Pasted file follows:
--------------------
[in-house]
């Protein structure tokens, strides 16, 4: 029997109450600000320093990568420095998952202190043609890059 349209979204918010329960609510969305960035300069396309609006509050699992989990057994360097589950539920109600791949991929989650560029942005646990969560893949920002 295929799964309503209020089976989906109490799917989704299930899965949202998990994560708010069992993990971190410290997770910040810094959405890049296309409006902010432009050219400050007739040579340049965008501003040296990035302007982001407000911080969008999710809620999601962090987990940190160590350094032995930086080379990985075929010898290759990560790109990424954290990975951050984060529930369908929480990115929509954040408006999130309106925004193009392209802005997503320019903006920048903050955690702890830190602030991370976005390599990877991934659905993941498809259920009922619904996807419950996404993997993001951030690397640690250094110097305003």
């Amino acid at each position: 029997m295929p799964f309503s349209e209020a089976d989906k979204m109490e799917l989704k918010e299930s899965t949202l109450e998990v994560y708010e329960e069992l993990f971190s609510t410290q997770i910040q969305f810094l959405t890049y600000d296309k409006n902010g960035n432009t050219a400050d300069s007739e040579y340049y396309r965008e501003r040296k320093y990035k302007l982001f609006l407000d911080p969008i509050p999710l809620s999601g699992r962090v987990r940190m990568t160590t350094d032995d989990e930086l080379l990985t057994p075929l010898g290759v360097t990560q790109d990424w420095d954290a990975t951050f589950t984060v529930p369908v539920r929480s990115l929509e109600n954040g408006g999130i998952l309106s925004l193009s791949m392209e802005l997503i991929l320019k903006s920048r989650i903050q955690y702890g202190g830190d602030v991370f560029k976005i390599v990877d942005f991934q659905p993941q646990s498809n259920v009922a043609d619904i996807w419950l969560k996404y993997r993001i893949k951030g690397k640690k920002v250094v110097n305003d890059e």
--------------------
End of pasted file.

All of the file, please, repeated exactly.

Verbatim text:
[in-house]
């Protein structure tokens, strides 16, 4: 029997109450600000320093990568420095998952202190043609890059 349209979204918010329960609510969305960035300069396309609006509050699992989990057994360097589950539920109600791949991929989650560029942005646990969560893949920002 295929799964309503209020089976989906109490799917989704299930899965949202998990994560708010069992993990971190410290997770910040810094959405890049296309409006902010432009050219400050007739040579340049965008501003040296990035302007982001407000911080969008999710809620999601962090987990940190160590350094032995930086080379990985075929010898290759990560790109990424954290990975951050984060529930369908929480990115929509954040408006999130309106925004193009392209802005997503320019903006920048903050955690702890830190602030991370976005390599990877991934659905993941498809259920009922619904996807419950996404993997993001951030690397640690250094110097305003």
């Amino acid at each position: 029997m295929p799964f309503s349209e209020a089976d989906k979204m109490e799917l989704k918010e299930s899965t949202l109450e998990v994560y708010e329960e069992l993990f971190s609510t410290q997770i910040q969305f810094l959405t890049y600000d296309k409006n902010g960035n432009t050219a400050d300069s007739e040579y340049y396309r965008e501003r040296k320093y990035k302007l982001f609006l407000d911080p969008i509050p999710l809620s999601g699992r962090v987990r940190m990568t160590t350094d032995d989990e930086l080379l990985t057994p075929l010898g290759v360097t990560q790109d990424w420095d954290a990975t951050f589950t984060v529930p369908v539920r929480s990115l929509e109600n954040g408006g999130i998952l309106s925004l193009s791949m392209e802005l997503i991929l320019k903006s920048r989650i903050q955690y702890g202190g830190d602030v991370f560029k976005i390599v990877d942005f991934q659905p993941q646990s498809n259920v009922a043609d619904i996807w419950l969560k996404y993997r993001i893949k951030g690397k640690k920002v250094v110097n305003d890059e």